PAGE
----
Table IV. Univariate and Multivariate Analyses of Overall Survival in Unrelated UCBT
5-year survival rate ± S.E.
Hazard ratio (95% C.I.)
Abbreviations: CC, complete chimerism; CMV, cytomegalovirus; CR, complete remission; TBI, total body irradiation; UCBT, umbilical cord blood transplantation.
All patients (n = 226)
0.538 ± 0.045
0.347 ± 0.062
In vivo T-cell depletion
0.324 ± 0.077
0.505 ± 0.041
0.498 ± 0.040
0.273 ± 0.095
Lack of CC at 1 month
0.592 ± 0.050
0.388 ± 0.067
0.508 ± 0.043
0.318 ± 0.074
Acute leukemia (n = 167)
0.575 ± 0.054
0.134 ± 0.088
0.565 ± 0.056
0.319 ± 0.067
In vivo T-cell depletion
0.333 ± 0.122
0.486 ± 0.048
Lack of CC at 1 month
0.604 ± 0.060
0.371 ± 0.077
0.512 ± 0.051
0.269 ± 0.092
It has been shown that for both children and adults, the leukemia-free survival rate after mismatched UCBT is similar to that of matched unrelated BMT [3, 5, 10, 11]. However, a relatively high incidence of engraftment problems associated with various infectious complications often leads to high early TRM after UCBT. In the present study, the cumulative incidence of engraftment of our cohort was 90.7%. While this is similar to those reported recently in other studies [5, 12, 13], it is apparently lower than that following BM or G-CSF-mobilized PB transplants.
The pioneering work of Barker et al.  suggested that the use of two partially HLA-matched UCB units can elevate the engraftment rate. This double-unit approach may overcome a major problem associated with single-unit UCBT, especially when the number of cells that can be transplanted is limited. Consequently, double-unit UCBT is believed to increase the chance of engraftment in older children and adults. While there are some concerns that the use of two different UCB units may increase the incidence of GVHD, this does not seem to be a problem for patients with acute leukemia as this may also enhance the graft-versus-leukemia effect [15, 16]. However, in the present study, there were no detectable differences between the single- and the double-unit UCBT groups in terms of engraftment parameters, GVHD, and overall survival. This may be explained by the fact that the cell doses relative to the recipient body weights of these two groups were almost exactly the same. These results suggest that the double-unit approach is both safe and suitable for those patients who are likely to need more than one unit. Further supporting the feasibility of the double-unit approach is the work of Yoo et al. . who reported that some UCB units lacked clonogenic capacity after thawing and that the recipients who received such functionally exhausted units eventually experienced primary engraftment failure. Thus, the double-unit approach may actually be safer than the single-unit approach since it not only ensures that the cell dose is adequate, it also reduces the chance of graft problems caused by the transplantation of a functionally impaired unit. These potential advantages explain why double-unit UCBT is being performed with increasing frequency in Korea. Indeed, it is sometimes employed on a routine basis, even if one unit would be able to deliver an acceptable cell number. However, given that the routine use of double-unit UCBT strategy could potentially elevate the frequency of harmful events such as severe GVHD in some patients, a clinical trial testing this approach is warranted.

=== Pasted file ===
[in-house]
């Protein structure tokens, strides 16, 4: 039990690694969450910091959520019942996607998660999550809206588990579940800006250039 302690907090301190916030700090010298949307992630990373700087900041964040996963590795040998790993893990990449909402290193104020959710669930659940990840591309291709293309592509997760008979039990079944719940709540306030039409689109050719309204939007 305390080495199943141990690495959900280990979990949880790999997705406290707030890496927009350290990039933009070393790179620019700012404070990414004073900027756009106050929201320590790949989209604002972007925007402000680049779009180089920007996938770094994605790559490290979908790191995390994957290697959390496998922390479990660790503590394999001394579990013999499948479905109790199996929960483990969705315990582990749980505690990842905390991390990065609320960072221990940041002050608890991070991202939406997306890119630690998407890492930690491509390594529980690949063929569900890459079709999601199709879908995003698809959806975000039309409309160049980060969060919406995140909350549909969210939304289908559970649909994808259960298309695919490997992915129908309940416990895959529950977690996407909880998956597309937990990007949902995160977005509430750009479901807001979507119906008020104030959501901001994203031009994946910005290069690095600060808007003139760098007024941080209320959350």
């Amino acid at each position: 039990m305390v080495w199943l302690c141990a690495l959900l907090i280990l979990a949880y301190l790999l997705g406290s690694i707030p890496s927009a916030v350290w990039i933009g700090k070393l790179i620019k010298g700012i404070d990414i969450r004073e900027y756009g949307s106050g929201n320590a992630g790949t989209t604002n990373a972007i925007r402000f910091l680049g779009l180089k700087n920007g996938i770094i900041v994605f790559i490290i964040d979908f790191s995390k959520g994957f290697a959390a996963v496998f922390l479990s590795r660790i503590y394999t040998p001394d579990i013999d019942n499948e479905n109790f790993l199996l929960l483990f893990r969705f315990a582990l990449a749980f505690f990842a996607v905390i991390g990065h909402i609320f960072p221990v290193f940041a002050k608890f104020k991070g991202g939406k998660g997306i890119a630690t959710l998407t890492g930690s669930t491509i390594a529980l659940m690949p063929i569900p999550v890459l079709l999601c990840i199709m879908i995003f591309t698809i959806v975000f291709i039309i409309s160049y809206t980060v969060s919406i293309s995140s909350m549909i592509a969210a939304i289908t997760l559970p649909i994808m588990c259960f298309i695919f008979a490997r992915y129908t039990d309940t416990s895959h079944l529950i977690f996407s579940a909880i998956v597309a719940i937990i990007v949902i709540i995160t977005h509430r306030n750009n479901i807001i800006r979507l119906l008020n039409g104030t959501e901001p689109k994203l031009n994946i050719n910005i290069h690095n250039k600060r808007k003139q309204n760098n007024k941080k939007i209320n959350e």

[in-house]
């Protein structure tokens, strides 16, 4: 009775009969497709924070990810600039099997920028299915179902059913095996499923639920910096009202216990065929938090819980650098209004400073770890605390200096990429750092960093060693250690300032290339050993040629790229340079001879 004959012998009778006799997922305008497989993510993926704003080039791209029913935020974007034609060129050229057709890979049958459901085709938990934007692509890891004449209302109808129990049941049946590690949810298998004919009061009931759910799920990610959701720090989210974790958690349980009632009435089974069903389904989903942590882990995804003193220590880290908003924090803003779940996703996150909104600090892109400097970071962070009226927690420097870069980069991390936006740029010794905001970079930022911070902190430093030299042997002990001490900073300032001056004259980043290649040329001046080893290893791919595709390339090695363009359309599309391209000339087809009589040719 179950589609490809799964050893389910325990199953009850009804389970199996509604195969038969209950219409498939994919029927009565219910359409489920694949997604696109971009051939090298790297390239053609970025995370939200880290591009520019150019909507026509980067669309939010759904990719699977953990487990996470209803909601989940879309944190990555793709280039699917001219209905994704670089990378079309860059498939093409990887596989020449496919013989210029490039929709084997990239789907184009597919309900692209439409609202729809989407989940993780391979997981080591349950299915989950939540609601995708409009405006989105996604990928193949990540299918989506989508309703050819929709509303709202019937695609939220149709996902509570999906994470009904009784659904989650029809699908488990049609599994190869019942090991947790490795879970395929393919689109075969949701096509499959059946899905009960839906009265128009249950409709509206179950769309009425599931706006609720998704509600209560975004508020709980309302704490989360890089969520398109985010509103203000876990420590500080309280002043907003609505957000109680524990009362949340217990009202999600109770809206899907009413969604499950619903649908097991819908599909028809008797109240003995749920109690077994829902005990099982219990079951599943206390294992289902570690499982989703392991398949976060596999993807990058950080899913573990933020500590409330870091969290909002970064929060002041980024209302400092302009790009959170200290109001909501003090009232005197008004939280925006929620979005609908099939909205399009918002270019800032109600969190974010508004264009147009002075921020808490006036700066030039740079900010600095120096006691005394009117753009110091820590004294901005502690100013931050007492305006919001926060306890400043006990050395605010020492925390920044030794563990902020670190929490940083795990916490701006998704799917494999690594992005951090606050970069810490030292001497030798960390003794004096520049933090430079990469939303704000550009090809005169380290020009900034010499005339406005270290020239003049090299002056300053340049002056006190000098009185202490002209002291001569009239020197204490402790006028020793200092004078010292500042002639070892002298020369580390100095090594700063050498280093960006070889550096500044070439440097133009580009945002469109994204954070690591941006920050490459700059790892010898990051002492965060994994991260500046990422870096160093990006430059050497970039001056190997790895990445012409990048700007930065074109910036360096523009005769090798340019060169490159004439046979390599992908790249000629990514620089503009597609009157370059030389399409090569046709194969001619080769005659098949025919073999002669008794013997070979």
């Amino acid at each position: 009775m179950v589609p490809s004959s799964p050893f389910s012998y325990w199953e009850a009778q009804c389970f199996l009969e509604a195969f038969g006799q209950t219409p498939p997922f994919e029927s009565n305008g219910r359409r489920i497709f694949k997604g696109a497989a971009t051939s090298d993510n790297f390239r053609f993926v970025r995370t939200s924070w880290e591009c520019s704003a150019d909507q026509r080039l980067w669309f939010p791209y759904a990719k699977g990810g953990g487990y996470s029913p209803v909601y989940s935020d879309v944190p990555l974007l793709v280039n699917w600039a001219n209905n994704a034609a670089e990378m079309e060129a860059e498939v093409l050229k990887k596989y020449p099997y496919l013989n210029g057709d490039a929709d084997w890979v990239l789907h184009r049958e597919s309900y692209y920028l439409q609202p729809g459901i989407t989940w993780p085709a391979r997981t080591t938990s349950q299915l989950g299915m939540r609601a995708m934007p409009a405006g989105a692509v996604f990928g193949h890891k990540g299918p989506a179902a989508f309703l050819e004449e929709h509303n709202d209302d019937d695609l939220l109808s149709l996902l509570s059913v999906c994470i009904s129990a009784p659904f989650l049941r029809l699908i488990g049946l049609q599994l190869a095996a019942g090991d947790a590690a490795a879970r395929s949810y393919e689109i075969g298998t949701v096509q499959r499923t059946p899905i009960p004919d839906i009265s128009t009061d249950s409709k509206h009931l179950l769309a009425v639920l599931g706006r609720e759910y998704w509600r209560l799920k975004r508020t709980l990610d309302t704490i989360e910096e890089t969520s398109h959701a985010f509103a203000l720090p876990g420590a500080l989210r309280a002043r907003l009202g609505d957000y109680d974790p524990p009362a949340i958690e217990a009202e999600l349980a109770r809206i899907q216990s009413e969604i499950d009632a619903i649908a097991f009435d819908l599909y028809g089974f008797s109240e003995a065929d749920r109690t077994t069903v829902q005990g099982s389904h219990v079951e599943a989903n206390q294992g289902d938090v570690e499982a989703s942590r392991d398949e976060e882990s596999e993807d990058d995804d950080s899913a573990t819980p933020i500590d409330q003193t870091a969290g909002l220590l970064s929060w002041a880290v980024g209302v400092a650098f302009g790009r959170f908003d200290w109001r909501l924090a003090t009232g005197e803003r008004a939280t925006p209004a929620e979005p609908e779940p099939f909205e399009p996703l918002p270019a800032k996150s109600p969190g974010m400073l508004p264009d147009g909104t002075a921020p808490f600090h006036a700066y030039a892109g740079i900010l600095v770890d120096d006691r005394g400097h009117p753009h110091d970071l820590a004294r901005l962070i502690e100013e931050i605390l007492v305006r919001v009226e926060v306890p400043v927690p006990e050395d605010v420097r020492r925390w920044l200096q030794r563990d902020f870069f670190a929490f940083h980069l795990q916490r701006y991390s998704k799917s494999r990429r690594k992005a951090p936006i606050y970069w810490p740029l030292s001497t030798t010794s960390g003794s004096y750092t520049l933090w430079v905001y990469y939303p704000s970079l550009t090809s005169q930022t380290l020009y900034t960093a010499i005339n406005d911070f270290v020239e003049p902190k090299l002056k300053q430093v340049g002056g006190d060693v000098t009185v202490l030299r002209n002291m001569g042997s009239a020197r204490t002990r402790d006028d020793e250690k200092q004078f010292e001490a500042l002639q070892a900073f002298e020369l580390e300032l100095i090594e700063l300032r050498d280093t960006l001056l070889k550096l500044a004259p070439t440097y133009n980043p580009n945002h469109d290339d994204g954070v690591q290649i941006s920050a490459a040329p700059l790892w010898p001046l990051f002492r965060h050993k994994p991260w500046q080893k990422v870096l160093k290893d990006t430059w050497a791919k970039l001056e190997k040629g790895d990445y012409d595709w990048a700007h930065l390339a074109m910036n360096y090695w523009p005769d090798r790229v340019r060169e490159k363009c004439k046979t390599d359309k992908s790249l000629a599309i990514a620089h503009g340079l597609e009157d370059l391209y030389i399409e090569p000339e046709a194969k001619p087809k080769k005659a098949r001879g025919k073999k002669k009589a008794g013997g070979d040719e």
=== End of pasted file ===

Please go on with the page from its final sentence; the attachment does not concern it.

Another way to augment the cell numbers in a single unit is to expand the UCB cells ex vivo before transplantation. However, a number of clinical studies have suggested that ex vivo-expanded UCB cells may not provide long-term benefits because it is the more committed cells that tend to expand, which reduces the long-term repopulating potential of the UCB cell population [18–20]. Further studies are needed to overcome this problem.